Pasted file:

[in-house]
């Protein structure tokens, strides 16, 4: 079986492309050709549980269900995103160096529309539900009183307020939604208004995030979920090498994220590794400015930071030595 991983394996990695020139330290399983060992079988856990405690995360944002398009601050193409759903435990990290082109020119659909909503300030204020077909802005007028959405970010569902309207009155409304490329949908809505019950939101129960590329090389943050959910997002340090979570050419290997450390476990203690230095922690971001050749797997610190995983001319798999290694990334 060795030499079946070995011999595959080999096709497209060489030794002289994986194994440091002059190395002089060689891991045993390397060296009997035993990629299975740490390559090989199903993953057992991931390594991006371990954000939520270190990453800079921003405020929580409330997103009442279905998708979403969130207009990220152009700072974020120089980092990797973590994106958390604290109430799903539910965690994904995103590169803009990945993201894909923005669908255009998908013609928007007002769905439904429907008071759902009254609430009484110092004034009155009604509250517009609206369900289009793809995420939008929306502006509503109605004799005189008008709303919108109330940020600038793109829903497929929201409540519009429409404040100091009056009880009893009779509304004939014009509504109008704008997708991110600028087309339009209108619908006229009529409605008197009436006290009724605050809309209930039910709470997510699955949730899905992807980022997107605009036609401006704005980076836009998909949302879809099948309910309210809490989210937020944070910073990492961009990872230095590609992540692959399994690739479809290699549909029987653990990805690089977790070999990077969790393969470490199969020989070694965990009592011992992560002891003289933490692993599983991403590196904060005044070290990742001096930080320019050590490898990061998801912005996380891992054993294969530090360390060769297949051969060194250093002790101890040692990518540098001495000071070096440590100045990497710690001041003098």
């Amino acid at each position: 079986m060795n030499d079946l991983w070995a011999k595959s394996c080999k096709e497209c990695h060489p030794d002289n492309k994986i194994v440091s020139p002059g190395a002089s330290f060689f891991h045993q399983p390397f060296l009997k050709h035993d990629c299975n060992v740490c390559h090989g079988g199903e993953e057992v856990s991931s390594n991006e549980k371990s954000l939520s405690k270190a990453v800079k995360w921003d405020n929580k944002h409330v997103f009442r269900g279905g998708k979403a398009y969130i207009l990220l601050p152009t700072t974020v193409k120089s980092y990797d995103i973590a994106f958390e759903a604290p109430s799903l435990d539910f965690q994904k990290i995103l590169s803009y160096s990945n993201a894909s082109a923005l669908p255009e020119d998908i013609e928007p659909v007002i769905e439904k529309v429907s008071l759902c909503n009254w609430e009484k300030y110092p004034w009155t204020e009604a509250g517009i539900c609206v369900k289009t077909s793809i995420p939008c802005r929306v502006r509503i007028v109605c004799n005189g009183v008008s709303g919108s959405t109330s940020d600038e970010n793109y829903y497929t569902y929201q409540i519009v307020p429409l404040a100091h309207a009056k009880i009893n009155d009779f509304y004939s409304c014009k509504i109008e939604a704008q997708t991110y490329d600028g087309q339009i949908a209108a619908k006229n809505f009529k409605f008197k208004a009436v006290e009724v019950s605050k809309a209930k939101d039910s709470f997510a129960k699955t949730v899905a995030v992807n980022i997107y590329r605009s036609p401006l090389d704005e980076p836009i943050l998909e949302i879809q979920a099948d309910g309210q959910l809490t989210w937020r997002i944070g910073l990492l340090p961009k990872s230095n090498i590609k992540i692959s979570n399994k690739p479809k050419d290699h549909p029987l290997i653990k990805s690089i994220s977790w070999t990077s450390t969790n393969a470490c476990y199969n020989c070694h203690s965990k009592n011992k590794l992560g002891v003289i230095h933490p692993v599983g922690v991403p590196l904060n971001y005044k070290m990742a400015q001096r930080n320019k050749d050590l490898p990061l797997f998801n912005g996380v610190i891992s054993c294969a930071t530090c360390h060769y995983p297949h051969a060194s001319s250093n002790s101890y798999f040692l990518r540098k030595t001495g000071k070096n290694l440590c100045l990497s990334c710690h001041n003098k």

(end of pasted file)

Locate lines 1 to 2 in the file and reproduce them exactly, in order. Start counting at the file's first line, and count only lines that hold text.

[in-house]
């Protein structure tokens, strides 16, 4: 079986492309050709549980269900995103160096529309539900009183307020939604208004995030979920090498994220590794400015930071030595 991983394996990695020139330290399983060992079988856990405690995360944002398009601050193409759903435990990290082109020119659909909503300030204020077909802005007028959405970010569902309207009155409304490329949908809505019950939101129960590329090389943050959910997002340090979570050419290997450390476990203690230095922690971001050749797997610190995983001319798999290694990334 060795030499079946070995011999595959080999096709497209060489030794002289994986194994440091002059190395002089060689891991045993390397060296009997035993990629299975740490390559090989199903993953057992991931390594991006371990954000939520270190990453800079921003405020929580409330997103009442279905998708979403969130207009990220152009700072974020120089980092990797973590994106958390604290109430799903539910965690994904995103590169803009990945993201894909923005669908255009998908013609928007007002769905439904429907008071759902009254609430009484110092004034009155009604509250517009609206369900289009793809995420939008929306502006509503109605004799005189008008709303919108109330940020600038793109829903497929929201409540519009429409404040100091009056009880009893009779509304004939014009509504109008704008997708991110600028087309339009209108619908006229009529409605008197009436006290009724605050809309209930039910709470997510699955949730899905992807980022997107605009036609401006704005980076836009998909949302879809099948309910309210809490989210937020944070910073990492961009990872230095590609992540692959399994690739479809290699549909029987653990990805690089977790070999990077969790393969470490199969020989070694965990009592011992992560002891003289933490692993599983991403590196904060005044070290990742001096930080320019050590490898990061998801912005996380891992054993294969530090360390060769297949051969060194250093002790101890040692990518540098001495000071070096440590100045990497710690001041003098």